Notably, Colleton was the only one of her sisters outfitted as a pseudo-hospital ship. Arriving in the theater just days before the Tet Offensive, she managed 890 combat casualties from 29 January 1968 to May 1968 alone. Of these patients, 134 were admitted to the ship’s ward, and 411 evac’ed after stabilization.

Seaman Arthur Melling, the coxswain of Monitor 92-1, is loaded onto a “dust off” medevac Huey from an Aid Boat LCM after he was wounded. Helicopters could evacuate wounded MRF Sailors and Soldiers to medical care in a matter of minutes. Melling was evacuated to USS Colleton (APB 36) which had an operating room and medical facilities. Putting flight decks onto Armored Troop Carriers to turn them into Aid Boats was another example of adapting equipment to the demands of the battlefield. Official U.S. Navy photo (XFV-2530-B-6-68)

Then came the policy of Vietnamization, which aimed to reduce American involvement in the country by transferring all military assets and responsibilities to South Vietnam. With that, the MRF soon changed hands, and, with “the locals” taking over its tasks, the MRF faded away and its support ships went home.

The riverine craft of commander Task Force 117 is moored alongside the self-propelled barracks ship USS Colleton (APB-36) pending the ceremony in which the craft will be turned over to the Republic of Vietnam at Dong Tam. The photo was taken on June 14, 1969. K-74723

Armored Troop Carrier (ATC) with the current U.S. crewmen and the Vietnamese future crewmen aboard await the word to lower the U.S. Flag and raise The Republic of Vietnam Flag during ceremonies in which the Riverine task force 117 craft are to be turned over to the RVN at Dong Tam.The photoo was taken on June 14, 1969. K-74731

OG-107 clad Navy personnel of Commander, Task Force 117, stand in formation during ceremonies in which their riverine craft was turned over to the Republic of Vietnam Forces, in July 1969. Taken at Dong Tam, Republic of Vietnam. Note the insignia patch of River Assault Division 111, on the shoulder of the nearest man with the motto “Come Hell or Low Water” and the rocker “Mekong Marauders.” K-74726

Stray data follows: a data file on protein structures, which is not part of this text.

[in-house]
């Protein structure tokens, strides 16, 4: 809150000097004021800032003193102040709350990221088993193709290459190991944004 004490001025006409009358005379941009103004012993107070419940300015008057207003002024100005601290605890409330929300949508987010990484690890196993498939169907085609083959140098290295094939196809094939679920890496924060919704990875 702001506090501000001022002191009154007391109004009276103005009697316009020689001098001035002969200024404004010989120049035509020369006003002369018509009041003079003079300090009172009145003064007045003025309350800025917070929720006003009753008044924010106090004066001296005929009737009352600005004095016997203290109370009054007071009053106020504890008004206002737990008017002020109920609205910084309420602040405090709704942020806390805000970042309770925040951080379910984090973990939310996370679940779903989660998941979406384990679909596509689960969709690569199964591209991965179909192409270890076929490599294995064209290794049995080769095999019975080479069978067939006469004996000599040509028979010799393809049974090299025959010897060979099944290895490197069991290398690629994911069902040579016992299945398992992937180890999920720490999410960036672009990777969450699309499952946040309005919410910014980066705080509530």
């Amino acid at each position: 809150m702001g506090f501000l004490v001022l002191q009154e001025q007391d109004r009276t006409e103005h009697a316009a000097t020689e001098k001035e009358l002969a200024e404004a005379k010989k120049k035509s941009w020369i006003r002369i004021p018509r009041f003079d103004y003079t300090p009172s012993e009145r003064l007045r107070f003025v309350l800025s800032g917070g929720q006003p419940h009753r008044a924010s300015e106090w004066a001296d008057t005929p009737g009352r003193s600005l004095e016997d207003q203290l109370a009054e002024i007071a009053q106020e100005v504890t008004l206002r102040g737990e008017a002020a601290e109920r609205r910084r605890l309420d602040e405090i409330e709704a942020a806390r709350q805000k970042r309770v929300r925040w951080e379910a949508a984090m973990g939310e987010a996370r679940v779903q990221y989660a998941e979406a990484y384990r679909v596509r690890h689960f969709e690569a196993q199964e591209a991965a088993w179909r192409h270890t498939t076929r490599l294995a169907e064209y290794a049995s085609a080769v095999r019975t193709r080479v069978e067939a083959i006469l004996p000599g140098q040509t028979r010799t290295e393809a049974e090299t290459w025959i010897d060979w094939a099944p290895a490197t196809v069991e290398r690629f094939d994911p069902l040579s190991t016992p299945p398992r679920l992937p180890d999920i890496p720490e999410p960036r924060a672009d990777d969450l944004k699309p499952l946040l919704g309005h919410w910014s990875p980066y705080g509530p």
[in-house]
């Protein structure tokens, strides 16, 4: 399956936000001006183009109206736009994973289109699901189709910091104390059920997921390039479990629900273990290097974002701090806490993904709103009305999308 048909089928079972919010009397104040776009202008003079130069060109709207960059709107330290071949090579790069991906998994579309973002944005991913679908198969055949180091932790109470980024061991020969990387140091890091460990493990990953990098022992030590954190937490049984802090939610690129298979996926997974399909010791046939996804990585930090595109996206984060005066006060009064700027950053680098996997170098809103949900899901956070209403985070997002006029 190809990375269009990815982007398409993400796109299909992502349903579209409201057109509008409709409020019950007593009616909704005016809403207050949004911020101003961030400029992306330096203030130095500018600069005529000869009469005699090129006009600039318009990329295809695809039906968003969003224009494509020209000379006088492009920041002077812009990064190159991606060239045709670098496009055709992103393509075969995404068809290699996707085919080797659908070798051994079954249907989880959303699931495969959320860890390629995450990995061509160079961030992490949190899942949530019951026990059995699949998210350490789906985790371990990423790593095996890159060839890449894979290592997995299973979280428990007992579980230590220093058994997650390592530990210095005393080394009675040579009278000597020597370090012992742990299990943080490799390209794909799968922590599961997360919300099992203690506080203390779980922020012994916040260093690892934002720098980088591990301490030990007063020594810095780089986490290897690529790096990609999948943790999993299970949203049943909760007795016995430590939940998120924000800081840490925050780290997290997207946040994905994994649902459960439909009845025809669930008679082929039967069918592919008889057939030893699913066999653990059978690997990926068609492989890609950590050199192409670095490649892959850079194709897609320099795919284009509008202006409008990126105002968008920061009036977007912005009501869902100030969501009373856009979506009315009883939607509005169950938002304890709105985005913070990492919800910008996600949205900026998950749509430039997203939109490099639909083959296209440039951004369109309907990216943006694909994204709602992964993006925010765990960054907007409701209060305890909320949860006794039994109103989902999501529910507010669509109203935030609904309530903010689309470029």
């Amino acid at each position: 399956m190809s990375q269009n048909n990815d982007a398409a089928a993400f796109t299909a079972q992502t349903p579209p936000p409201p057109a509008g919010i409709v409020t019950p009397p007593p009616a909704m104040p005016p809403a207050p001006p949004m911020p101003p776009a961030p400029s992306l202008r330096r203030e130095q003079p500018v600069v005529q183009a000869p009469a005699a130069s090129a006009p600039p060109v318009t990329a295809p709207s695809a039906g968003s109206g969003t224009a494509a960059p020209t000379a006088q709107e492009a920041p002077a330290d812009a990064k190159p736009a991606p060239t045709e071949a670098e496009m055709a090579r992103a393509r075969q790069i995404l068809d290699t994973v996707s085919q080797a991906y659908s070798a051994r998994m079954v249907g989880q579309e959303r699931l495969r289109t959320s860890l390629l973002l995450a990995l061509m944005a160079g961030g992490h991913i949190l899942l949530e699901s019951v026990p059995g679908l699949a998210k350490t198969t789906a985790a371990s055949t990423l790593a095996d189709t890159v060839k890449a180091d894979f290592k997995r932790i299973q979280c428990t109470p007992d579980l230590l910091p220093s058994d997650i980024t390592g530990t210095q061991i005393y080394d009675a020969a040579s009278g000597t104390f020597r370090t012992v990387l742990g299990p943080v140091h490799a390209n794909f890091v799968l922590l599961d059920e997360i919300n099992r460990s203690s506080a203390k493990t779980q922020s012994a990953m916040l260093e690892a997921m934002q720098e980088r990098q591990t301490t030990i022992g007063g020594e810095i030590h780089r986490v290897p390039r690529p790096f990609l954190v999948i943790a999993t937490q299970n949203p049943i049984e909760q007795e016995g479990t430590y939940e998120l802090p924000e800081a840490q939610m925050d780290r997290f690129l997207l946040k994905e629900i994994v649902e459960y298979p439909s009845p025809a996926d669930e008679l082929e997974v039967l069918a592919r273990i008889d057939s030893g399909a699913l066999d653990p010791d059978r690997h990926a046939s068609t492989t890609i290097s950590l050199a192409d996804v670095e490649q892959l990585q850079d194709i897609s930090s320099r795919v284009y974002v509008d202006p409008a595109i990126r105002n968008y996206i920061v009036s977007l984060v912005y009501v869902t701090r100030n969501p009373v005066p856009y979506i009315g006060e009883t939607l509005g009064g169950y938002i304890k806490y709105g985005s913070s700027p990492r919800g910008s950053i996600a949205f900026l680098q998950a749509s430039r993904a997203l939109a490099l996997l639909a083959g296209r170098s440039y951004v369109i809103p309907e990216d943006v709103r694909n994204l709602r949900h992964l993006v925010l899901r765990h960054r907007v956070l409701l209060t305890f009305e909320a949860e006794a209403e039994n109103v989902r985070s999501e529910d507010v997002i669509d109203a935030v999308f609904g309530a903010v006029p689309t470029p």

The four barracks ships earned no less than a combined total of 27 campaign stars for Vietnam War service in addition to seven Combat Action Ribbons, a Presidential Unit Citation, seven Navy Unit Commendations, and one Navy Meritorious Unit Commendation. To this were added a host of RVN awards and decorations including multiple Gallantry Crosses and Civil Action Medals. Not bad for floating hotels.

Colleton transited back home, arriving at Puget Sound Naval Shipyard for decommissioning in December 1969. Back in mothballs at Bremerton for a few years, she was struck from the NVR in 1973 when it became apparent that she would not have to return to Vietnam, and was sold for $172.226.62, to American Ship Dismantler’s Inc. of Portland, Oregon, for scrapping.

As for the 9th ID, they incurred 2,624 causalities in Vietnam and were brought home and inactivated in 1970 with the Vietnamization of the MRF, then reactivated in 1972 then served as a state-side equipment testing unit at Ft. Lewis, Washington until 1991. There are 10 Soldiers of the 9th ID or its component units in Vietnam still listed as missing in action, some vanished during MRF operations.
 
For more on the arrival and first year of the 9th ID in Vietnam, see George L. MacGarrigle’s Combat Operations: Taking the Offensive, October 1966–October 1967, The United States Army in Vietnam (Washington, D.C.: Center of Military History, United States Army, 1998), 14–15, 117. 

Epilogue

The U.S. Navy has only had a single USS Colleton on its list and as far as I can tell there is little in way of relics around from her life.

As noted by the MRF Assoc, “She was a good ship and will always be remembered by all who served and lived on her in Vietnam, Navy and Army alike.”